Some people can just quit drinking alcohol cold turkey without having significant withdrawal symptoms. Other people, however, may suffer significant withdrawal symptoms when they suddenly stop drinking. Alcohol withdrawal is potentially fatal, so if you find yourself starting to experience significant alcohol withdrawal symptoms when you stop drinking then it is important to gradually detoxify from alcohol rather than quitting all at once “cold turkey”. You can gradually detoxify from alcohol by tapering off. You can taper off either by using alcohol itself or by using medications.
Doctors classify withdrawal symptoms into three categories: mild, moderate, and severe.
Mild or minor alcohol withdrawal usually occurs within 24 hours of the last drink and is characterized by tremulousness (shakes), insomnia, anxiety, panic, twitching, sweating, raised blood pressure and pulse, and stomach upset.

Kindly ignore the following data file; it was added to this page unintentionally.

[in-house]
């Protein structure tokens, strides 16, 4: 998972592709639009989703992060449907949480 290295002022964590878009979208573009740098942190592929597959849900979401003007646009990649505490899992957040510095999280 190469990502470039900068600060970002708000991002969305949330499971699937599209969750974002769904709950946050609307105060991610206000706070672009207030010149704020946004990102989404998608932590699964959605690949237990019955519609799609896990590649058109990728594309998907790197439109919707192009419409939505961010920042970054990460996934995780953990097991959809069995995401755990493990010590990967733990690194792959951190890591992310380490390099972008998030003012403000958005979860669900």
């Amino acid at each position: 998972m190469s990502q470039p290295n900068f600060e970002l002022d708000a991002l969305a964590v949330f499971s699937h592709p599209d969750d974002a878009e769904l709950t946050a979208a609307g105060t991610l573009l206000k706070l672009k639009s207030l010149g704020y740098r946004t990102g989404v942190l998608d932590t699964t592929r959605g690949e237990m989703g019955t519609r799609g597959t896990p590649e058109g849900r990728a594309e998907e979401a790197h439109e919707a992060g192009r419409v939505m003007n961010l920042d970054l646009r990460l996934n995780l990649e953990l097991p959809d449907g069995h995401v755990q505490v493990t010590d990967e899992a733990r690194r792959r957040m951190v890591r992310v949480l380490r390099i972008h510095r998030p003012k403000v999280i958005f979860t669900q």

Moderate or intermediate alcohol withdrawal usually occurs 24-36 hours after the cessation of alcohol intake. Its manifestations include intense anxiety, tremors, insomnia, seizures, hallucinations, high blood pressure, racing pulse.
Severe or major alcohol withdrawal aka Delirium Tremens (D.T.s). This usually occurs more than 48 hours after a cessation or decrease in alcohol consumption. It is characterized by disorientation, agitation, hallucinations, tremulousness, racing heart, rapid breathing, fever, irregular heartbeat, blood pressure spikes, and intense sweating. When untreated about one person in five will die of D.T.s. Some people refer to shakes as D.T.s but this is inaccurate.
Even mild or moderate withdrawal can be dangerous for people with high blood pressure or bad hearts. Because withdrawal raises blood pressure there can be a danger of heart attack or stroke.
The longer and harder a person has drunk alcohol–the more severe the withdrawal will be.